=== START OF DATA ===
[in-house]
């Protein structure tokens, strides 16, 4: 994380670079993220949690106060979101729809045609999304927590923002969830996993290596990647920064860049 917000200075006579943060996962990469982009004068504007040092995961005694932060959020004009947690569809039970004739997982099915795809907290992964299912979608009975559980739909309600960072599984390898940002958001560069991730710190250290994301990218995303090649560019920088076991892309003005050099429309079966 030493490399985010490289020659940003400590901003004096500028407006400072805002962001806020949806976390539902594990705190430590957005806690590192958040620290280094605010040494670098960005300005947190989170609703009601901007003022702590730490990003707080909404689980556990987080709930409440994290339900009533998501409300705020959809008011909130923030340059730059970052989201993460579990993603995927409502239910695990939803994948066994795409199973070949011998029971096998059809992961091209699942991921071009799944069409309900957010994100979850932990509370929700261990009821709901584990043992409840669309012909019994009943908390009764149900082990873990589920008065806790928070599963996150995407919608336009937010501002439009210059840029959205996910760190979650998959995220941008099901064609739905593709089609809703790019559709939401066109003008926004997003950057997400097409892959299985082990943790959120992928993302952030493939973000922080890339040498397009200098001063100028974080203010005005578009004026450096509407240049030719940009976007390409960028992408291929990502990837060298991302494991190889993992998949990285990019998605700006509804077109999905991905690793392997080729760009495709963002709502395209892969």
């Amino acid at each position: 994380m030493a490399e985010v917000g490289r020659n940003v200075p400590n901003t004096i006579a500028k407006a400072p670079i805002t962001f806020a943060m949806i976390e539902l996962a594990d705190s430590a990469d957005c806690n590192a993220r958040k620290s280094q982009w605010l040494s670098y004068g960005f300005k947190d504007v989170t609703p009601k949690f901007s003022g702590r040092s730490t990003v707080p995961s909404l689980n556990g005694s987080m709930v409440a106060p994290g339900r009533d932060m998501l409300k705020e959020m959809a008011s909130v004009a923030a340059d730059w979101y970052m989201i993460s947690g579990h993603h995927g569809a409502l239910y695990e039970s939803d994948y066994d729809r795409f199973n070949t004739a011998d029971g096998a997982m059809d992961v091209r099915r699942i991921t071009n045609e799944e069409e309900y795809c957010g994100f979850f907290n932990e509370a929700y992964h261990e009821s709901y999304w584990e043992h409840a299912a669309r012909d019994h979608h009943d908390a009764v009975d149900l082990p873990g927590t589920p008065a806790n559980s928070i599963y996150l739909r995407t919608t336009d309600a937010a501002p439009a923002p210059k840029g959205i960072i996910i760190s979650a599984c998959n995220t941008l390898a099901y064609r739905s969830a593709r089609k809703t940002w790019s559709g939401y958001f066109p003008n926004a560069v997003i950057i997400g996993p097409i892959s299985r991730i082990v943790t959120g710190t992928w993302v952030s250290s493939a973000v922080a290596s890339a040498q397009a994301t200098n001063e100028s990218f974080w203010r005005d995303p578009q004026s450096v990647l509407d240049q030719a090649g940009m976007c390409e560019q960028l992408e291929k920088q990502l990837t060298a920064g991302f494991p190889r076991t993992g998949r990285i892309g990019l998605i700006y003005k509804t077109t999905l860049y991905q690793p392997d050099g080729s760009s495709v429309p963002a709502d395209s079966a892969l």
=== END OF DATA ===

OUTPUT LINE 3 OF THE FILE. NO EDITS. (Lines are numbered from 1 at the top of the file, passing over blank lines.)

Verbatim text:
């Amino acid at each position: 994380m030493a490399e985010v917000g490289r020659n940003v200075p400590n901003t004096i006579a500028k407006a400072p670079i805002t962001f806020a943060m949806i976390e539902l996962a594990d705190s430590a990469d957005c806690n590192a993220r958040k620290s280094q982009w605010l040494s670098y004068g960005f300005k947190d504007v989170t609703p009601k949690f901007s003022g702590r040092s730490t990003v707080p995961s909404l689980n556990g005694s987080m709930v409440a106060p994290g339900r009533d932060m998501l409300k705020e959020m959809a008011s909130v004009a923030a340059d730059w979101y970052m989201i993460s947690g579990h993603h995927g569809a409502l239910y695990e039970s939803d994948y066994d729809r795409f199973n070949t004739a011998d029971g096998a997982m059809d992961v091209r099915r699942i991921t071009n045609e799944e069409e309900y795809c957010g994100f979850f907290n932990e509370a929700y992964h261990e009821s709901y999304w584990e043992h409840a299912a669309r012909d019994h979608h009943d908390a009764v009975d149900l082990p873990g927590t589920p008065a806790n559980s928070i599963y996150l739909r995407t919608t336009d309600a937010a501002p439009a923002p210059k840029g959205i960072i996910i760190s979650a599984c998959n995220t941008l390898a099901y064609r739905s969830a593709r089609k809703t940002w790019s559709g939401y958001f066109p003008n926004a560069v997003i950057i997400g996993p097409i892959s299985r991730i082990v943790t959120g710190t992928w993302v952030s250290s493939a973000v922080a290596s890339a040498q397009a994301t200098n001063e100028s990218f974080w203010r005005d995303p578009q004026s450096v990647l509407d240049q030719a090649g940009m976007c390409e560019q960028l992408e291929k920088q990502l990837t060298a920064g991302f494991p190889r076991t993992g998949r990285i892309g990019l998605i700006y003005k509804t077109t999905l860049y991905q690793p392997d050099g080729s760009s495709v429309p963002a709502d395209s079966a892969l």